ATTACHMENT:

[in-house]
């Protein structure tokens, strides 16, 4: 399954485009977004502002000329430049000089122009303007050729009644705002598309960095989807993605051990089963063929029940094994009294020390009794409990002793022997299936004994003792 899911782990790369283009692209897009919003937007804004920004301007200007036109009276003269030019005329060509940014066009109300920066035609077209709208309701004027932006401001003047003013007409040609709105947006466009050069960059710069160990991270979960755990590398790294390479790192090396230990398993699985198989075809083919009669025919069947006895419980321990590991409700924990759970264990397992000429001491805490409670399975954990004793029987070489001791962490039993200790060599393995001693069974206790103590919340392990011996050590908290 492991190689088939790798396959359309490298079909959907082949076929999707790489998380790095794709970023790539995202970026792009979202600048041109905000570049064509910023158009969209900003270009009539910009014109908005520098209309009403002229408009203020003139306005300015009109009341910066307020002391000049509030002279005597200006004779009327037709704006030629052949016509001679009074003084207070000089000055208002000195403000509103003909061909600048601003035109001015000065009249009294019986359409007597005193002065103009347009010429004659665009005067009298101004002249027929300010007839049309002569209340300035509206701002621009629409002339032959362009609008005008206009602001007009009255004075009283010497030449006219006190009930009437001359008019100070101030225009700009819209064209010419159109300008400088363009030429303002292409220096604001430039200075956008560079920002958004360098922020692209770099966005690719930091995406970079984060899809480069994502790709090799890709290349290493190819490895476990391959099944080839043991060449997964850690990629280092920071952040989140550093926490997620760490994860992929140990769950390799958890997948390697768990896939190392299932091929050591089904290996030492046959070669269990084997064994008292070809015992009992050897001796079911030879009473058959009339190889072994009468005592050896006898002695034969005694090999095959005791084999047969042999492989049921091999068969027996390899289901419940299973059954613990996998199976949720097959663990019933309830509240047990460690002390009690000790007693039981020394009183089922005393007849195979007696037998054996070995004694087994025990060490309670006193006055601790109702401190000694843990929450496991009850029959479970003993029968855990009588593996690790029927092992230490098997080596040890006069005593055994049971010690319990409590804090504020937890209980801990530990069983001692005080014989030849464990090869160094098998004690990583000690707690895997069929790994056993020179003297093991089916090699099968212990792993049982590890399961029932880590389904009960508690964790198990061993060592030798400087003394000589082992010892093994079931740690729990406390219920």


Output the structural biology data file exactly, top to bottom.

[in-house]
């Protein structure tokens, strides 16, 4: 399954485009977004502002000329430049000089122009303007050729009644705002598309960095989807993605051990089963063929029940094994009294020390009794409990002793022997299936004994003792 899911782990790369283009692209897009919003937007804004920004301007200007036109009276003269030019005329060509940014066009109300920066035609077209709208309701004027932006401001003047003013007409040609709105947006466009050069960059710069160990991270979960755990590398790294390479790192090396230990398993699985198989075809083919009669025919069947006895419980321990590991409700924990759970264990397992000429001491805490409670399975954990004793029987070489001791962490039993200790060599393995001693069974206790103590919340392990011996050590908290 492991190689088939790798396959359309490298079909959907082949076929999707790489998380790095794709970023790539995202970026792009979202600048041109905000570049064509910023158009969209900003270009009539910009014109908005520098209309009403002229408009203020003139306005300015009109009341910066307020002391000049509030002279005597200006004779009327037709704006030629052949016509001679009074003084207070000089000055208002000195403000509103003909061909600048601003035109001015000065009249009294019986359409007597005193002065103009347009010429004659665009005067009298101004002249027929300010007839049309002569209340300035509206701002621009629409002339032959362009609008005008206009602001007009009255004075009283010497030449006219006190009930009437001359008019100070101030225009700009819209064209010419159109300008400088363009030429303002292409220096604001430039200075956008560079920002958004360098922020692209770099966005690719930091995406970079984060899809480069994502790709090799890709290349290493190819490895476990391959099944080839043991060449997964850690990629280092920071952040989140550093926490997620760490994860992929140990769950390799958890997948390697768990896939190392299932091929050591089904290996030492046959070669269990084997064994008292070809015992009992050897001796079911030879009473058959009339190889072994009468005592050896006898002695034969005694090999095959005791084999047969042999492989049921091999068969027996390899289901419940299973059954613990996998199976949720097959663990019933309830509240047990460690002390009690000790007693039981020394009183089922005393007849195979007696037998054996070995004694087994025990060490309670006193006055601790109702401190000694843990929450496991009850029959479970003993029968855990009588593996690790029927092992230490098997080596040890006069005593055994049971010690319990409590804090504020937890209980801990530990069983001692005080014989030849464990090869160094098998004690990583000690707690895997069929790994056993020179003297093991089916090699099968212990792993049982590890399961029932880590389904009960508690964790198990061993060592030798400087003394000589082992010892093994079931740690729990406390219920």